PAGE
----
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Crack Law Details

Posted by on July 19, 2011

The Anti-Drug Abuse Act of 19863 establishes the basic framework of statutory penalties currently applicable to federal drug trafficking offenses. With respect to cocaine offenses, the Act specifies separate statutory ranges for trafficking offenses involving various quantities of crack cocaine and powder cocaine.

Prior to August 3, 2010, for a first-time trafficking offense involving less than five grams of crack cocaine or less than 500 grams of powder cocaine, the statutory penalty range was zero to 20 years of imprisonment.

For a first-time trafficking offense involving five grams or more of crack cocaine, or 500 grams or more of powder cocaine, the statutory penalty range was five to 40 years of imprisonment.

Cocaine Powder

Cocaine Powder

For a first-time trafficking offense involving 50 or more grams of crack cocaine or 5,000 or more grams of powder cocaine, the statutory penalty range was 10 years to life imprisonment. Because it took 100 times more powder cocaine than crack cocaine to trigger the same statutory mandatory minimum penalties, this penalty structure was commonly referred to as the “100-to-1 drug quantity ratio.”

The Anti-Drug Abuse Act of 19885 also established a mandatory minimum
penalty for simple possession of crack cocaine. Prior to August 3, 2010, the statutory penalty range for first-time simple possession of five grams or less of crack cocaine was not more than one year of imprisonment. The statutory penalty range for first-time simple possession of more than five grams of crack cocaine was five to 20 years of imprisonment. The statutory penalty range for first-time simple possession of powder cocaine, regardless of the quantity, was not more than one year of imprisonment.

The Commission responded to the 1986 Act by incorporating the statutory
mandatory minimum sentences into the guidelines and generally extrapolating upward and downward to set guideline sentencing ranges for all drug quantities. Offenses sentenced under the primary drug trafficking guideline involving five grams or more of crack cocaine or 500 grams or more of powder cocaine were assigned a base offense level 26, which corresponds to a sentencing guideline range of 63 to 78 months for a defendant in Criminal History Category I.7 Similarly, offenses involving 50 grams or more of crack cocaine or 5,000 grams or more of powder cocaine were assigned a base offense level 32, which corresponds to a sentencing guideline range of 121 to 151 months for a defendant in Criminal History Category I. Crack cocaine and powder cocaine offenses for quantities above and below the mandatory minimum penalty threshold quantities were set proportionately using the same 100-to-1 drug quantity ratio.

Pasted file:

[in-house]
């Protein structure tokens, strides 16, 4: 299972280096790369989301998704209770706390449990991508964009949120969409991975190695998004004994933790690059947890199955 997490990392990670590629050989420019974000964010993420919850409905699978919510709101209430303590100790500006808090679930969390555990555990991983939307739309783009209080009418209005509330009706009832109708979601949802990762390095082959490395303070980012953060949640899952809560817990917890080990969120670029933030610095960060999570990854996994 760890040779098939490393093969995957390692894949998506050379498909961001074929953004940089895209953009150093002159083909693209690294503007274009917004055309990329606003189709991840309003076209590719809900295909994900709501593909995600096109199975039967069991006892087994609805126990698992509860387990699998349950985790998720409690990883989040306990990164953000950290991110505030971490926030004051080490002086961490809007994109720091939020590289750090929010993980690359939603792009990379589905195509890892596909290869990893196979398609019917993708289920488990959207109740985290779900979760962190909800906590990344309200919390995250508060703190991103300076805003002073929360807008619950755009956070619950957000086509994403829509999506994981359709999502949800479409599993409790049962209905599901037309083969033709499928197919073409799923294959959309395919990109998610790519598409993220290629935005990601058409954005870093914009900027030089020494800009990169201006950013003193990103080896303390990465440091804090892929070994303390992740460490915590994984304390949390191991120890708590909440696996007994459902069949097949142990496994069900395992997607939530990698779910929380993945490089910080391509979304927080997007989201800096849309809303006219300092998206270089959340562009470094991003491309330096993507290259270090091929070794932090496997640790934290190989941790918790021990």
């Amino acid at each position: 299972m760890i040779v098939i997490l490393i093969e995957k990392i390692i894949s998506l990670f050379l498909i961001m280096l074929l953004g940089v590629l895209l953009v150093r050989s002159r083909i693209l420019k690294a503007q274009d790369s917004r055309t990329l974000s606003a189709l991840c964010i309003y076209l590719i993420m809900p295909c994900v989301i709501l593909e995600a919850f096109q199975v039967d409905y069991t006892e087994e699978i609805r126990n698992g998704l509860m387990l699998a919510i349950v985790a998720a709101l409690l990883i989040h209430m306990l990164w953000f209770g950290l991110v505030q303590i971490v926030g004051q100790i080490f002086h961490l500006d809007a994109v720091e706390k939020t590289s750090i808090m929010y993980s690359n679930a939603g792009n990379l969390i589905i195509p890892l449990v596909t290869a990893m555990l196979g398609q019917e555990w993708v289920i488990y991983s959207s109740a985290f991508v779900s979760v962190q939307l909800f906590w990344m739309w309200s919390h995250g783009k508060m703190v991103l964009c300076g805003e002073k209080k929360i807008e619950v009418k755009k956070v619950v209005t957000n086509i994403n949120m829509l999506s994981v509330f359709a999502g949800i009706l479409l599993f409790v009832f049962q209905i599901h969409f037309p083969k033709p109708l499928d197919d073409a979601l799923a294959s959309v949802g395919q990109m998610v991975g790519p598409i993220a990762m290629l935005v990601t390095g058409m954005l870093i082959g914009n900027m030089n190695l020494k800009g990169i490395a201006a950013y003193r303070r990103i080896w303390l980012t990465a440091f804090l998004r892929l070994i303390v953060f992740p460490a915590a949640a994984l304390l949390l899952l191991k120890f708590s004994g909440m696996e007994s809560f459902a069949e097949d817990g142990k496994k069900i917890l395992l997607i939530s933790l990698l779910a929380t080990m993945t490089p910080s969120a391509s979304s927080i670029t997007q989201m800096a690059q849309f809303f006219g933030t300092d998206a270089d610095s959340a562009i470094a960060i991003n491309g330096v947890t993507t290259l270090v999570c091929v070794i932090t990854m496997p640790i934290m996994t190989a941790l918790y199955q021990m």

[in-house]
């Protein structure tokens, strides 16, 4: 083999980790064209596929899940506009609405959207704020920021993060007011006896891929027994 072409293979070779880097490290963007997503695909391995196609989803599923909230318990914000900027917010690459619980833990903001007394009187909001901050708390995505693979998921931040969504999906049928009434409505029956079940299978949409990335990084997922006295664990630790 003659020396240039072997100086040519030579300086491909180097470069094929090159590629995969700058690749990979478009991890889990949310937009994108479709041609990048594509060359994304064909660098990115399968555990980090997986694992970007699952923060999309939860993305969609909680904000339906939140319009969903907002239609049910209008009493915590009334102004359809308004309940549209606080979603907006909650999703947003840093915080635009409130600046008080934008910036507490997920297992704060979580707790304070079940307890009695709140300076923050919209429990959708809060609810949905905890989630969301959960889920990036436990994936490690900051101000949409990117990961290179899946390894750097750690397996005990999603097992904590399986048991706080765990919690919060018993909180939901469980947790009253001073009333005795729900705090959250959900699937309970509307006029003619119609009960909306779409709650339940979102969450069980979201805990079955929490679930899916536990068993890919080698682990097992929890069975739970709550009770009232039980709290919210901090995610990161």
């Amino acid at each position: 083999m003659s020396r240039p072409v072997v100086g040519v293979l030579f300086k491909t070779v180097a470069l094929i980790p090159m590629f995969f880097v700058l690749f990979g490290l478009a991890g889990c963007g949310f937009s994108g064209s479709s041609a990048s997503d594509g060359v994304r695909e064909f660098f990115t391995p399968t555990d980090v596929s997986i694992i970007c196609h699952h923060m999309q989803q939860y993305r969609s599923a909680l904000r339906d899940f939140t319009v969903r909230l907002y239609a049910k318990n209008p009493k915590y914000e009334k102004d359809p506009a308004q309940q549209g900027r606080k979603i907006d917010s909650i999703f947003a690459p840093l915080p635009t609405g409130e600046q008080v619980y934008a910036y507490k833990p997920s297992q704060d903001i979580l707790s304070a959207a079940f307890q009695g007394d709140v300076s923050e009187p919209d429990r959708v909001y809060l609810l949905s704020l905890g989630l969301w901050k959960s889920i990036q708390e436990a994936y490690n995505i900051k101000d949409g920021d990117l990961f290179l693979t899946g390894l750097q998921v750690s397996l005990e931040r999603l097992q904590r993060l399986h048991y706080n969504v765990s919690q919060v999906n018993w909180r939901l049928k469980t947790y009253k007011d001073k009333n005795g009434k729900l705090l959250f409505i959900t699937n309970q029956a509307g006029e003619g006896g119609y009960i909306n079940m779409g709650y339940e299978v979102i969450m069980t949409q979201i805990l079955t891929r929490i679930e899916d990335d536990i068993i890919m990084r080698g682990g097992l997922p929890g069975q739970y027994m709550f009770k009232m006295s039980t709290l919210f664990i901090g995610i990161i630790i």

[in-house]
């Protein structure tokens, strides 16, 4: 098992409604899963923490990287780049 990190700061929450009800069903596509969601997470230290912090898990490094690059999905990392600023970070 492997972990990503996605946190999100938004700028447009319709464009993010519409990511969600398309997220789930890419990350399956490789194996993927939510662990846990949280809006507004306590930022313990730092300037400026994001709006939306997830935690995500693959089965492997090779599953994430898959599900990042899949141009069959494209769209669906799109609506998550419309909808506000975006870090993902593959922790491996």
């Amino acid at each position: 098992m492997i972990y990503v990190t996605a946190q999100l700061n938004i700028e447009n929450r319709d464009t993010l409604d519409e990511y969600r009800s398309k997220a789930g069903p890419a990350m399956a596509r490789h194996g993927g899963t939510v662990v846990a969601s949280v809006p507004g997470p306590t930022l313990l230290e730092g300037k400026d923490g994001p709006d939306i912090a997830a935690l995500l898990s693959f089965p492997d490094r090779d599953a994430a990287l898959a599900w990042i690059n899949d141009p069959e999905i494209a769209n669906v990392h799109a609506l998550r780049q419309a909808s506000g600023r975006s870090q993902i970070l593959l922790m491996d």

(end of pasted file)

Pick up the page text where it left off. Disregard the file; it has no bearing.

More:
In order to account for the statutory mandatory minimum for simple possession offenses involving more than five grams of crack cocaine, the Commission included in the guideline for simple possession offenses a cross-reference to the drug trafficking guideline for offenders who possess more than five grams of crack cocaine.

crack cocaine

Crack Cocaine

In 2007, the Commission amended the Drug Quantity Table  for
offenses involving crack cocaine. The amendment, which became effective November 1, 2007, reduced by two levels the base offense level assigned by the Drug Quantity Table for each quantity of crack cocaine.10 Pursuant to the amendment, offenses involving five grams of crack cocaine were assigned a base offense level of 24, which corresponds to a sentencing guideline range of 51 to 63 months for a defendant in Criminal History Category I and includes the applicable five-year (60 month) statutory mandatory minimum. Similarly, offenses involving 50 grams of crack cocaine were assigned a base offense level of 30, which corresponds to a sentencing guideline range of 97 to 121
months for a defendant in Criminal History Category I and includes the applicable tenyear (120 month) statutory mandatory minimum. In addition, USSG 2D1.1 was amended to include a mechanism to determine a combined base offense level in a case involving crack cocaine and other substances.  (In this memorandum, these amendments are referred to collectively as the “2007 Crack Cocaine Amendment.”)

In 2007, the Commission voted to give retroactive effect to the 2007 Crack
Cocaine Amendment pursuant to the statutory authority discussed below. The retroactive application of the 2007 Crack Cocaine Amendment took effect on March 3, 2008, and was governed by the statutory provisions and guideline policy statements discussed in Part I.C. of this memorandum.

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